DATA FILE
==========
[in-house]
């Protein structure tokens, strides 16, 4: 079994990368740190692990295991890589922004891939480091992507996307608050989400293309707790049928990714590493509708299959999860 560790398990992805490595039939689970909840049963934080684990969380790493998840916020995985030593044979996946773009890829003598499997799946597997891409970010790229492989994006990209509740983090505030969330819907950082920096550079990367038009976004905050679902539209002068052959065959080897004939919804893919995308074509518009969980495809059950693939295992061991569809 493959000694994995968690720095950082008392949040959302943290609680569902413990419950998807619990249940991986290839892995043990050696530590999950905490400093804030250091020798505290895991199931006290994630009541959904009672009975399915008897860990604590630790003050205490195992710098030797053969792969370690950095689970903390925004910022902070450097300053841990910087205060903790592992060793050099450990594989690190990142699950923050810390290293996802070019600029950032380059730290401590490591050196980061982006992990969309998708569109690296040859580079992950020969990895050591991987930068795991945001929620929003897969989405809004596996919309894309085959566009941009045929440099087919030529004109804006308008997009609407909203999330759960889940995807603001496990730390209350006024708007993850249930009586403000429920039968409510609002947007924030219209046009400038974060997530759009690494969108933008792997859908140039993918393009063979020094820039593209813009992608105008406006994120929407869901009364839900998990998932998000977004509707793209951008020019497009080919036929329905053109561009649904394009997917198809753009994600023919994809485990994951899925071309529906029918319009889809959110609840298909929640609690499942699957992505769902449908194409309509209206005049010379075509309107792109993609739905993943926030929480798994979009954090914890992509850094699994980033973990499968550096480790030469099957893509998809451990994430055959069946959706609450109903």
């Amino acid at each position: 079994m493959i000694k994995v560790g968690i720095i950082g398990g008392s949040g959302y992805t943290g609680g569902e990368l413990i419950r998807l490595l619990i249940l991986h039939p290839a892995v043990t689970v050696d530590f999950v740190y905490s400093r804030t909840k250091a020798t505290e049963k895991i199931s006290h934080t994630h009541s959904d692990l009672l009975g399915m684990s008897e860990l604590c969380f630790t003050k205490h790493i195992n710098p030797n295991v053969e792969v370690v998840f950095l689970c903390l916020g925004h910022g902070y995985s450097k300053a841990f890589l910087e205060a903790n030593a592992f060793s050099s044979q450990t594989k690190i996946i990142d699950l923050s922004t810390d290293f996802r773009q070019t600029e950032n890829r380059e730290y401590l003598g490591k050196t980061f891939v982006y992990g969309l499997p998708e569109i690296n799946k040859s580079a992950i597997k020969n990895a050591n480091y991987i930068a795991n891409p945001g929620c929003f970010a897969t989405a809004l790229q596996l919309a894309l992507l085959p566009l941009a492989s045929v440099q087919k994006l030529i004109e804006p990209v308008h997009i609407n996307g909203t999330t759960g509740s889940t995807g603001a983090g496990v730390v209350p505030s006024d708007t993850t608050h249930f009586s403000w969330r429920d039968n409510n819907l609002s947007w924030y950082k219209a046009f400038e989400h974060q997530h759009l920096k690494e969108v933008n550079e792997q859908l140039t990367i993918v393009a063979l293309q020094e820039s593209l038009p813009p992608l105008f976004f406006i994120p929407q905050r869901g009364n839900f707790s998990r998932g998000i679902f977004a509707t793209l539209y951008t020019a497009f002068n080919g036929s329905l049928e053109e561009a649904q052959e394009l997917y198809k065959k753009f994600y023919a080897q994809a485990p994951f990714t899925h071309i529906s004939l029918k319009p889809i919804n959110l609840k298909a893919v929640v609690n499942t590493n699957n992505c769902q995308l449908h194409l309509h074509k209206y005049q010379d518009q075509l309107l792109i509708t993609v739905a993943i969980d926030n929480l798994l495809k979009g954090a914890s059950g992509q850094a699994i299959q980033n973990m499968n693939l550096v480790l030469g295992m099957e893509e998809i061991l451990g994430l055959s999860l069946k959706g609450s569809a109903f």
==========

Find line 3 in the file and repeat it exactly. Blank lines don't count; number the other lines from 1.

């Amino acid at each position: 079994m493959i000694k994995v560790g968690i720095i950082g398990g008392s949040g959302y992805t943290g609680g569902e990368l413990i419950r998807l490595l619990i249940l991986h039939p290839a892995v043990t689970v050696d530590f999950v740190y905490s400093r804030t909840k250091a020798t505290e049963k895991i199931s006290h934080t994630h009541s959904d692990l009672l009975g399915m684990s008897e860990l604590c969380f630790t003050k205490h790493i195992n710098p030797n295991v053969e792969v370690v998840f950095l689970c903390l916020g925004h910022g902070y995985s450097k300053a841990f890589l910087e205060a903790n030593a592992f060793s050099s044979q450990t594989k690190i996946i990142d699950l923050s922004t810390d290293f996802r773009q070019t600029e950032n890829r380059e730290y401590l003598g490591k050196t980061f891939v982006y992990g969309l499997p998708e569109i690296n799946k040859s580079a992950i597997k020969n990895a050591n480091y991987i930068a795991n891409p945001g929620c929003f970010a897969t989405a809004l790229q596996l919309a894309l992507l085959p566009l941009a492989s045929v440099q087919k994006l030529i004109e804006p990209v308008h997009i609407n996307g909203t999330t759960g509740s889940t995807g603001a983090g496990v730390v209350p505030s006024d708007t993850t608050h249930f009586s403000w969330r429920d039968n409510n819907l609002s947007w924030y950082k219209a046009f400038e989400h974060q997530h759009l920096k690494e969108v933008n550079e792997q859908l140039t990367i993918v393009a063979l293309q020094e820039s593209l038009p813009p992608l105008f976004f406006i994120p929407q905050r869901g009364n839900f707790s998990r998932g998000i679902f977004a509707t793209l539209y951008t020019a497009f002068n080919g036929s329905l049928e053109e561009a649904q052959e394009l997917y198809k065959k753009f994600y023919a080897q994809a485990p994951f990714t899925h071309i529906s004939l029918k319009p889809i919804n959110l609840k298909a893919v929640v609690n499942t590493n699957n992505c769902q995308l449908h194409l309509h074509k209206y005049q010379d518009q075509l309107l792109i509708t993609v739905a993943i969980d926030n929480l798994l495809k979009g954090a914890s059950g992509q850094a699994i299959q980033n973990m499968n693939l550096v480790l030469g295992m099957e893509e998809i061991l451990g994430l055959s999860l069946k959706g609450s569809a109903f």